Warring camps
“A man will fight harder for his interests than for his rights.”
—Napoleon Bonaparte

As the property slides further downhill, the owners split into opposing camps. One group wants to remove the existing board and raise the common element fees.
They want live in a building that can be proud of. They want the building deficiencies fixed, maintenance standards restored and their investments protected.

Another group of owners also wants to remove the existing board. However they believe that the root of their problems is incompetent and dishonest management. They have convinced themselves that, if they can stop the present squandering of resources, the existing fees are more than sufficient to restore the property to its past glory.

A third group is happy with the way things as they are. The present board will not raise the fees so this group of owners will stick with them.

                          Fighting like cats and dogs

The building becomes one unhappy place as accusations of corruption and incompetence are mixed with insults, character assassinations and recriminations.

(See how bad things got at Greenacres a homeowners association in Florida.)
Two rival boards battling for control of a Greenacres community's finances prompted Valley National Bank to file an interpleader complaint to determine who should administer a nearly $500,000 account amid claims of fraud and misappropriation.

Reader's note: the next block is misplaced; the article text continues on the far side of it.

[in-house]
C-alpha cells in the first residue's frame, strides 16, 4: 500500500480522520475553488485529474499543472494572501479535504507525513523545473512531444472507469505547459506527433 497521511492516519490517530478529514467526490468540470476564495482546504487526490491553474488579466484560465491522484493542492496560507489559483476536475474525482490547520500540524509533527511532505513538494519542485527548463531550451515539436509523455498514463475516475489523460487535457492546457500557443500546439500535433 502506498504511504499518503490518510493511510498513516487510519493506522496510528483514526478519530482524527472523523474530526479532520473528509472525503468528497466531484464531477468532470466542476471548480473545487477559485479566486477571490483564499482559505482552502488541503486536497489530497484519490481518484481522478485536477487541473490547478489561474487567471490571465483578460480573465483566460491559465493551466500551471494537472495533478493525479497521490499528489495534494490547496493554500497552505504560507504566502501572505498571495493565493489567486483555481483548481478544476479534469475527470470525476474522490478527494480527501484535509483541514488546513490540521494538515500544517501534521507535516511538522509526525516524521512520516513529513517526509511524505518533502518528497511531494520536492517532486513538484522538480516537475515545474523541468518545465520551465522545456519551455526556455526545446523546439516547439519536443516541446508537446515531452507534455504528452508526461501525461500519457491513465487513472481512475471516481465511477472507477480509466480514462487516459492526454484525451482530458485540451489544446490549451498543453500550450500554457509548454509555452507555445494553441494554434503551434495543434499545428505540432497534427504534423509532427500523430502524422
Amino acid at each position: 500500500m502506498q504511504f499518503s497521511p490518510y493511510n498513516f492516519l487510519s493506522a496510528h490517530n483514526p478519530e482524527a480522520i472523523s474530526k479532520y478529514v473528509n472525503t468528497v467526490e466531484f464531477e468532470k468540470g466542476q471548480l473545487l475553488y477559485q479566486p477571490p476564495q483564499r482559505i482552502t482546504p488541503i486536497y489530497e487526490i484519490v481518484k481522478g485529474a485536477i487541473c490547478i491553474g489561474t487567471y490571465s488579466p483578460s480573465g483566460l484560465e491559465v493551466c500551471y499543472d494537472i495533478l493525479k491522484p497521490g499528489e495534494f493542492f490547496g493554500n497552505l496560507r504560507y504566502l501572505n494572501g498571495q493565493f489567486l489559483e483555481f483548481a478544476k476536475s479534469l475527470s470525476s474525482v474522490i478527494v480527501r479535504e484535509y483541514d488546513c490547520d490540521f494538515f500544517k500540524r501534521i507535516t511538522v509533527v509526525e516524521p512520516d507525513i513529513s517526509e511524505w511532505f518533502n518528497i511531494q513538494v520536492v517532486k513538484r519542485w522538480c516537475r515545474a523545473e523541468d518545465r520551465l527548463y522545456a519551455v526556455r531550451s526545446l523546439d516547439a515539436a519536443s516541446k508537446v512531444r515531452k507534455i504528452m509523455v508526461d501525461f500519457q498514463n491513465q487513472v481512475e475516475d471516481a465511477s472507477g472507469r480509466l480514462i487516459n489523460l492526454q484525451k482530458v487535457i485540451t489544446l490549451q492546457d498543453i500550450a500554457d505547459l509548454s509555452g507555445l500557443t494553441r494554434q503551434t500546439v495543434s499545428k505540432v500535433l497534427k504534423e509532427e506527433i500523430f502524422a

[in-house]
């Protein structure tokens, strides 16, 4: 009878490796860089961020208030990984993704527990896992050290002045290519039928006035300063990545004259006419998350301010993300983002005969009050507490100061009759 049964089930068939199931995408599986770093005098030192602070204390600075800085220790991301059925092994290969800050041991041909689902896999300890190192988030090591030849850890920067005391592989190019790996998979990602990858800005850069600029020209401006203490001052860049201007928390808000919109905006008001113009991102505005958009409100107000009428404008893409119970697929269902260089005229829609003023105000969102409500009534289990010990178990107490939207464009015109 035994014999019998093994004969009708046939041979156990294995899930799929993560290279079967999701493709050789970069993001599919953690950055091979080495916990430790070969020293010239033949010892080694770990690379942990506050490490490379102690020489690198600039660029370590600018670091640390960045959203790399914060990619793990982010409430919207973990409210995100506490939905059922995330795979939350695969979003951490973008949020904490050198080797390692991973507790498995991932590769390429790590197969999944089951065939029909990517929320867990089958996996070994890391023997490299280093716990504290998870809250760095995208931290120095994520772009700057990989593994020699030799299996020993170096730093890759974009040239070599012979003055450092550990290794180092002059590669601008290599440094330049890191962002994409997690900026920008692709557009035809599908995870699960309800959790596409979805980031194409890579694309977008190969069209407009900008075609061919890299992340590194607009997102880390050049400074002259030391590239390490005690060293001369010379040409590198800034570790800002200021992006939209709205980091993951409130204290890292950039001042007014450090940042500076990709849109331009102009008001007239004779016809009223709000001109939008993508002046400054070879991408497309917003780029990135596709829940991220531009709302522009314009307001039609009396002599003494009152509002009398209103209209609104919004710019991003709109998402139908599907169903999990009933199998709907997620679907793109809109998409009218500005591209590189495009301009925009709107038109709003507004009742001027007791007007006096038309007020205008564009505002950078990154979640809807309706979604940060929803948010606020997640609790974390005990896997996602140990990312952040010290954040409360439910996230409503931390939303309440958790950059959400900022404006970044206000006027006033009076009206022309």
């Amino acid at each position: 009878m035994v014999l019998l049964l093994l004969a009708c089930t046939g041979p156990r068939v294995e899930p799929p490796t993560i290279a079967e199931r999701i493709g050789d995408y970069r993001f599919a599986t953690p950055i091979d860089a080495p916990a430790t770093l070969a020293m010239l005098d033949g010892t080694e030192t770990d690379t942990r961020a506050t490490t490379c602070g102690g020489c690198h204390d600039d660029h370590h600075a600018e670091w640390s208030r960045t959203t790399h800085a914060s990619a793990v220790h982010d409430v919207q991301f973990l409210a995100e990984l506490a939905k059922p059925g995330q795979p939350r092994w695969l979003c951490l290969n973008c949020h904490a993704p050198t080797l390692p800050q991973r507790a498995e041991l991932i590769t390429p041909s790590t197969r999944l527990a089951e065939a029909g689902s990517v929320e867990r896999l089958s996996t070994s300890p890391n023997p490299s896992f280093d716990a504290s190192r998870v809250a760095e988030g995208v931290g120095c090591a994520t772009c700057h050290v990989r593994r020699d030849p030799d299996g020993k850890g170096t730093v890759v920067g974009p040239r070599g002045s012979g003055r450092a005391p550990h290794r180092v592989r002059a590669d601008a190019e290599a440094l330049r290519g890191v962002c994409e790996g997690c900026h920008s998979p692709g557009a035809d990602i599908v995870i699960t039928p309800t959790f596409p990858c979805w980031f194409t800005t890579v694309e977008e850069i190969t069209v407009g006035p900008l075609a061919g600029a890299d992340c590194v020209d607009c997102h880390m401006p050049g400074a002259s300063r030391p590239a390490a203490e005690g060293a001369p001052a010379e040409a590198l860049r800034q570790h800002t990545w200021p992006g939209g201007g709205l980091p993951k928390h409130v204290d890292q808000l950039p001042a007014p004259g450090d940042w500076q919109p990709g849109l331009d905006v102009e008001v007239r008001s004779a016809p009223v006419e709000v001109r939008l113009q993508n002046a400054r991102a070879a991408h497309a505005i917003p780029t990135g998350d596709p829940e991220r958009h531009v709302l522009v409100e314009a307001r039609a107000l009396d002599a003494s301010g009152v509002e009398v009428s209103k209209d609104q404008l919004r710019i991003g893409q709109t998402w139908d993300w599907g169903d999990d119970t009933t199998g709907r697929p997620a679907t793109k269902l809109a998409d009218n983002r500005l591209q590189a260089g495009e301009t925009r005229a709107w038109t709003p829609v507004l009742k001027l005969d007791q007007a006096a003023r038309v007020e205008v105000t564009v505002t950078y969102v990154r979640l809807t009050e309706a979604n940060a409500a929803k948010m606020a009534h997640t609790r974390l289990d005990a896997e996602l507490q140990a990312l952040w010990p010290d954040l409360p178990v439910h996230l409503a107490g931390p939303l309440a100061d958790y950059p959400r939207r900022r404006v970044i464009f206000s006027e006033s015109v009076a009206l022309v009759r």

Time for an administrator
At some point, a new board is elected that realizes that fees must rise, sometimes drastically. When a large fee increase is announced, the owners may resist by petitioning for a special meeting to remove the directors.

In response, the corporation lawyer may obtain a court order blocking the meeting while the board applies for a court-appointed administrator; in effect, a dictator.

The administrator raises the condo fees and taxes the owners with a special assessment. He also aggressively demands all delinquent condo fees to be paid in full. Failure to do so results in liens on the units. Some go on the market as power of sales.

After a short painful period, hopefully the property stops its downward spiral and property values stop dropping and start to recover. Sometimes it does, sometimes it doesn't.

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